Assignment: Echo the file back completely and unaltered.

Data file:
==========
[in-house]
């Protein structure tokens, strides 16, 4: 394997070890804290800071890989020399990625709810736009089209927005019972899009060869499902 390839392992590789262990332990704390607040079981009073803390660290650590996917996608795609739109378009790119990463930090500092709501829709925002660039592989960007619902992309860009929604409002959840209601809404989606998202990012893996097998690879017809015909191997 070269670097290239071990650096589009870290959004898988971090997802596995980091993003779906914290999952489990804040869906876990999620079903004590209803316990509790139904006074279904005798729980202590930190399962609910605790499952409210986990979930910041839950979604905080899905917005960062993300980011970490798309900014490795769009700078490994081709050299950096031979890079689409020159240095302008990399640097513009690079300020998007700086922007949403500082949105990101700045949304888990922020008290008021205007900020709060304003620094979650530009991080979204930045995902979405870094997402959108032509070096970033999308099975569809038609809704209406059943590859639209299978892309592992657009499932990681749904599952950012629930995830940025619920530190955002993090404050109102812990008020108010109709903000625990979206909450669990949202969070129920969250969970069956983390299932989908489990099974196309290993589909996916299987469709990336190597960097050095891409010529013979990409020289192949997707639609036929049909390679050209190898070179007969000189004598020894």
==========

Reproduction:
[in-house]
């Protein structure tokens, strides 16, 4: 394997070890804290800071890989020399990625709810736009089209927005019972899009060869499902 390839392992590789262990332990704390607040079981009073803390660290650590996917996608795609739109378009790119990463930090500092709501829709925002660039592989960007619902992309860009929604409002959840209601809404989606998202990012893996097998690879017809015909191997 070269670097290239071990650096589009870290959004898988971090997802596995980091993003779906914290999952489990804040869906876990999620079903004590209803316990509790139904006074279904005798729980202590930190399962609910605790499952409210986990979930910041839950979604905080899905917005960062993300980011970490798309900014490795769009700078490994081709050299950096031979890079689409020159240095302008990399640097513009690079300020998007700086922007949403500082949105990101700045949304888990922020008290008021205007900020709060304003620094979650530009991080979204930045995902979405870094997402959108032509070096970033999308099975569809038609809704209406059943590859639209299978892309592992657009499932990681749904599952950012629930995830940025619920530190955002993090404050109102812990008020108010109709903000625990979206909450669990949202969070129920969250969970069956983390299932989908489990099974196309290993589909996916299987469709990336190597960097050095891409010529013979990409020289192949997707639609036929049909390679050209190898070179007969000189004598020894």